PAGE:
The first Monday of September marks a day off for many workers in Canada, and has been a designated statutory holiday since 1894.
Labour Day celebrates the achievement of the workers, stemming all the way back to 1872 when a parades through the streets of Toronto to secure shorter working days – often referred to as the Nine Hour Movement.
Langley was not immune to strikes and strife regarding local labour; roughly 50 teachers unified in 1939, demanding that their salary ($780 a year for elementary teachers and $1,100 for senior instructors) be increased.
Law required these requests be taken to arbitration, though the Langley School Board’s dispute struggled to find serious backing and proper attention because of the Second World War.
Kobi Christian, Langley Centennial Museum curator, said school board chairman J. W. Berry verbally attacked the teachers in Langley Advance articles.
“One of his arguments was that teachers’ should not have been asking for anything during the war, while so many others were sacrificing,” Christian explained.
Connie Jervis rose up as the Langley Teacher’s Association leader, eventually helping take the school board to country court in 1940.
Jervis, along with 13 other teachers were momentarily fired until they did successfully fight to gain their jobs back.
In retaliation, the school board assigned each demoted teacher to more remote and undesirable classrooms – barring them from their previous classrooms.
Jervis instead showed up to her rightful classroom and sat in what had been her teacher’s desk.
“When they were reassigned to other schools, Jervis and others returned to their previous classrooms, almost like a sit-in,” Christian explained, adding that Berry visited each school to demand that the teacher’s leave immediately for their reassigned classrooms.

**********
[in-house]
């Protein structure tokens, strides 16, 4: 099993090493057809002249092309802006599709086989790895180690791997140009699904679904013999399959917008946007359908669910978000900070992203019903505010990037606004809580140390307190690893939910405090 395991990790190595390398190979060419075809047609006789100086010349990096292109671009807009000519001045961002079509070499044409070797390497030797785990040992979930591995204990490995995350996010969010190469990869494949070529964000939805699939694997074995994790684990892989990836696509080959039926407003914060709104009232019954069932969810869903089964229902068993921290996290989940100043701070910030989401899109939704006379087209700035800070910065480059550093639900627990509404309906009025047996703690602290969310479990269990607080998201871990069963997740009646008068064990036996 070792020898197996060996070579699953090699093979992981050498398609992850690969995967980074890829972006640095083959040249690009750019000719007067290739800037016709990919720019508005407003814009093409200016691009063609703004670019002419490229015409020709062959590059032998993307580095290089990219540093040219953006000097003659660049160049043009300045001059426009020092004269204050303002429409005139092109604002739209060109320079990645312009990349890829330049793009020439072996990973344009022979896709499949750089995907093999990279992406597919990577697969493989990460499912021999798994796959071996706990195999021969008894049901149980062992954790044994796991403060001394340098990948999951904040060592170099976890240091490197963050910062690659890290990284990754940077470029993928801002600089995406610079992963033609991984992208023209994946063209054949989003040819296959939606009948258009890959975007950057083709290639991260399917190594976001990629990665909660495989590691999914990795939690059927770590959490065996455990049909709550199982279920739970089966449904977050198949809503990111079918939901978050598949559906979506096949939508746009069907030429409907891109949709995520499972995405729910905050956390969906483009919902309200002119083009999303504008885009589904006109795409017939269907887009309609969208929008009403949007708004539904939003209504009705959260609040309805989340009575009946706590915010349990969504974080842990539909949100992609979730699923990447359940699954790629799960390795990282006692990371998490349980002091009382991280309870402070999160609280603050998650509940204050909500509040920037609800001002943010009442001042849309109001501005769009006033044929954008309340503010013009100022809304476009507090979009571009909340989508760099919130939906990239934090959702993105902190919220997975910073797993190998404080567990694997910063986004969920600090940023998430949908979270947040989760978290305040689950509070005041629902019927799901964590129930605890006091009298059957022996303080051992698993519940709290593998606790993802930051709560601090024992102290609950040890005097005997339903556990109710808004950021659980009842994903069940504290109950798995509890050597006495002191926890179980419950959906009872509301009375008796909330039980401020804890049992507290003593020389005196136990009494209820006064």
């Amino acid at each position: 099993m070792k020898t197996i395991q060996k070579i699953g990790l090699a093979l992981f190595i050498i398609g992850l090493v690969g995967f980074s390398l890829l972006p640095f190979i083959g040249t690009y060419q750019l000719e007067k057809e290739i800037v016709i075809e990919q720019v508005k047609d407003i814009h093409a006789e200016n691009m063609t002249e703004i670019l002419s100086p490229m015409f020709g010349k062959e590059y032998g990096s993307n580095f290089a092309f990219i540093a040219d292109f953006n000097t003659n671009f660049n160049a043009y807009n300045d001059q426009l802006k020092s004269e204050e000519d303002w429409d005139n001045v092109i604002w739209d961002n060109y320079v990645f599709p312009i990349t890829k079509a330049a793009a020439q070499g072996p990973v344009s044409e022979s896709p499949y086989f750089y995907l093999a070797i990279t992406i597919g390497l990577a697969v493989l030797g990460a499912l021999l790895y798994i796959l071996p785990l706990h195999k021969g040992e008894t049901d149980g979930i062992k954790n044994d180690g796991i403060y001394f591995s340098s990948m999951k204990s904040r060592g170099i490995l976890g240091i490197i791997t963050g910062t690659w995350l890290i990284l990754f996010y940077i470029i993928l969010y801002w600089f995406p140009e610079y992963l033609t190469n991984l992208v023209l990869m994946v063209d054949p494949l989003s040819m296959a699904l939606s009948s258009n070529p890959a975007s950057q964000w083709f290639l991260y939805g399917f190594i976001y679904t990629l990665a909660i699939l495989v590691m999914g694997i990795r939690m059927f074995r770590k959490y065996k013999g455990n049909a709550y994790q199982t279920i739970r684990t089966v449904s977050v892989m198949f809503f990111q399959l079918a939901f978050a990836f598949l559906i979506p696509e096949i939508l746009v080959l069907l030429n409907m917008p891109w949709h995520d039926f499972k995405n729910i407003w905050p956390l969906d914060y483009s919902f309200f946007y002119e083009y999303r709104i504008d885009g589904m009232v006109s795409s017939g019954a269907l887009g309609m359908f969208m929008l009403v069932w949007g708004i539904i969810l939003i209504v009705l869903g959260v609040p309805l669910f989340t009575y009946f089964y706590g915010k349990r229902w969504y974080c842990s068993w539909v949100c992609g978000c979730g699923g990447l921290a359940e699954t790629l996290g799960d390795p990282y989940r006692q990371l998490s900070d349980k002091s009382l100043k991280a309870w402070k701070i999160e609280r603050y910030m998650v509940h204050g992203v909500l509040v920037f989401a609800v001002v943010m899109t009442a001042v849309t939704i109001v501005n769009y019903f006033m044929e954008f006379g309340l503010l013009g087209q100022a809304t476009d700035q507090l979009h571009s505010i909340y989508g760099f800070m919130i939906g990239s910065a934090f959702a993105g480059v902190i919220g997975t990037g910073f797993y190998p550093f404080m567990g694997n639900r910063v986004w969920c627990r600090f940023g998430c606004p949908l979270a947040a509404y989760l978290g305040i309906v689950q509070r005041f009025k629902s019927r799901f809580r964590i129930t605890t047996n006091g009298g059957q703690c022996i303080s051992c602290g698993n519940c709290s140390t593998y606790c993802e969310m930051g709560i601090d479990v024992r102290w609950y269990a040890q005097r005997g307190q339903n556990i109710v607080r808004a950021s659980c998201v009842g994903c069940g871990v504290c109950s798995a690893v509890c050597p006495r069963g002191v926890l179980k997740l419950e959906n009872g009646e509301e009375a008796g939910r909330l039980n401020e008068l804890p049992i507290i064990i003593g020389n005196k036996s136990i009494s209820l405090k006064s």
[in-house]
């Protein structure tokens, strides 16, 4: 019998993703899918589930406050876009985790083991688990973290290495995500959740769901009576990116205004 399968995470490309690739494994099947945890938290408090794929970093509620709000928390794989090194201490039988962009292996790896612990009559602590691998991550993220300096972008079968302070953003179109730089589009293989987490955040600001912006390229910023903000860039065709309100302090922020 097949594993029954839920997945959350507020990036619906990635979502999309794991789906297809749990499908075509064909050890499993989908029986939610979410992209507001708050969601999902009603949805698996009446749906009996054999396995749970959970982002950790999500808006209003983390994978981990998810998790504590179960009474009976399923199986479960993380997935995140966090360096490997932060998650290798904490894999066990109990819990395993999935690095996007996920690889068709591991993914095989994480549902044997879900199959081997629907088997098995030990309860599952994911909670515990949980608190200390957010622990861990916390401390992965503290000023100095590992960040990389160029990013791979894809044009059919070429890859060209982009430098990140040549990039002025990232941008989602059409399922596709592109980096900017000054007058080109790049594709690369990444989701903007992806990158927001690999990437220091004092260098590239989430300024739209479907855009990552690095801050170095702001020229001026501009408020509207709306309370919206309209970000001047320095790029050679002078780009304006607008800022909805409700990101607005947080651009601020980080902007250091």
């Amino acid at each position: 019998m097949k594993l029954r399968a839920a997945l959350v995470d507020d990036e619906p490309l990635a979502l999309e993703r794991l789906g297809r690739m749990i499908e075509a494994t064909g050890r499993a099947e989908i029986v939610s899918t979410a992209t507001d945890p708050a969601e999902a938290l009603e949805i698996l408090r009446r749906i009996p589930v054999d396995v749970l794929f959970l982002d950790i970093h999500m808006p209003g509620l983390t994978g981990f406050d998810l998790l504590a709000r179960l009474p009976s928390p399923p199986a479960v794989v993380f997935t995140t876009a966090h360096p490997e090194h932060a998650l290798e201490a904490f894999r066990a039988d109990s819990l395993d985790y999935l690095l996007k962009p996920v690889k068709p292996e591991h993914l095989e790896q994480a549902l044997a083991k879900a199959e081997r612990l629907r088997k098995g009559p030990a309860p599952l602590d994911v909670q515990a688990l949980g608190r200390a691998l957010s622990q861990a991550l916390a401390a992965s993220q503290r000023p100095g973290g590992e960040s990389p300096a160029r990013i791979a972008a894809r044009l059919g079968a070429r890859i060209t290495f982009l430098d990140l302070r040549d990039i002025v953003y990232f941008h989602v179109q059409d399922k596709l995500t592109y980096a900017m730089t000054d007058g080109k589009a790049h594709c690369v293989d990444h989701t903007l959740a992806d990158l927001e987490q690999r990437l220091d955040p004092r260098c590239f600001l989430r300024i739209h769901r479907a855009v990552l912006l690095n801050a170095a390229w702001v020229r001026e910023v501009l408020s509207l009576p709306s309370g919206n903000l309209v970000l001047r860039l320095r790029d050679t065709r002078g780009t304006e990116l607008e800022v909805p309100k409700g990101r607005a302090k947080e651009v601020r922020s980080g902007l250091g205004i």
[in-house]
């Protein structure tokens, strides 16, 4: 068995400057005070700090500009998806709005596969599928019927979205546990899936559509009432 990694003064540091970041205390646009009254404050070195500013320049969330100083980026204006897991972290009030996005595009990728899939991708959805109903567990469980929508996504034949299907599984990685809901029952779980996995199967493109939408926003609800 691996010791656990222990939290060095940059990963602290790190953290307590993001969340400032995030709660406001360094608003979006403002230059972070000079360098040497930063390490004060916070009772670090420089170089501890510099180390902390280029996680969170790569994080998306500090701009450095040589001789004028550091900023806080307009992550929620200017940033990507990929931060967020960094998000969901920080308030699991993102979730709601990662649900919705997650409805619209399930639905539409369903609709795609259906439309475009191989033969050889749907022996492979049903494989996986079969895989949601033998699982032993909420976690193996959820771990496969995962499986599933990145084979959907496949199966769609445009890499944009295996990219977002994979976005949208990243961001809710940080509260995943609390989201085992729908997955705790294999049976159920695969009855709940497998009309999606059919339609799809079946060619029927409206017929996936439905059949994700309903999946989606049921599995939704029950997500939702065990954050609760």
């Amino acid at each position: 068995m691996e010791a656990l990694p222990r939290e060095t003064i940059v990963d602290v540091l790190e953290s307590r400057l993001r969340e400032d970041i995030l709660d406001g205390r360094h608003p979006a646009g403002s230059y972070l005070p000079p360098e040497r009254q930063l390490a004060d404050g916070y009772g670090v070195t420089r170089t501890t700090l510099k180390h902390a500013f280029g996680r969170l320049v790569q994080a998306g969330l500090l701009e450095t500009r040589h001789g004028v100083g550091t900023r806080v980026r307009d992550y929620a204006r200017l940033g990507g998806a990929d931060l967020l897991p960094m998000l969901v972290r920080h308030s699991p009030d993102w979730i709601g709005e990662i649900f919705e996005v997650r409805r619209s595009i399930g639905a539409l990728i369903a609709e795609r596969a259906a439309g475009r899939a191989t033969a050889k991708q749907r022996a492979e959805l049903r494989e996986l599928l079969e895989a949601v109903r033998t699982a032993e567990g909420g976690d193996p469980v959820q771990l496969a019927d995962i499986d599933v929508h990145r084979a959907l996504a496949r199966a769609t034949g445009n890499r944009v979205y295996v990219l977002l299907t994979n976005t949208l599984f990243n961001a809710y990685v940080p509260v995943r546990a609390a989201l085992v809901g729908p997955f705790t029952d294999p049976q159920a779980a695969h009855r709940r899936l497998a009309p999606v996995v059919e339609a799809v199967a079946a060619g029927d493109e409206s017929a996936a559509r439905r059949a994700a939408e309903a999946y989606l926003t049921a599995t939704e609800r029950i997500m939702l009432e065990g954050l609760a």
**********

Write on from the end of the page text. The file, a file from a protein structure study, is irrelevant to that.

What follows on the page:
Jervis refused to leave, even with Berry’s alleged pacing down the aisles and insisting that she leave the schoolhouse.
When it became clear teachers would not take no for an answer, their rightful positions were restored and salary increases approved.
Historically, workers celebrated the day with parades, speeches, games, competitions, and picnics to truly mark a day dedicated to the worker.
The holiday promoted working-class solidarity and belonging during a time of rapid industrialization, though physical celebrations and commemoration have significantly shrunk since the Second World War.
Labour Day around the world is generally linked with International Worker’s Day on May 1, and many iterations are marked at different times during the year.
Canada and the United States are the only two countries to share Labour Day during the first week of September.
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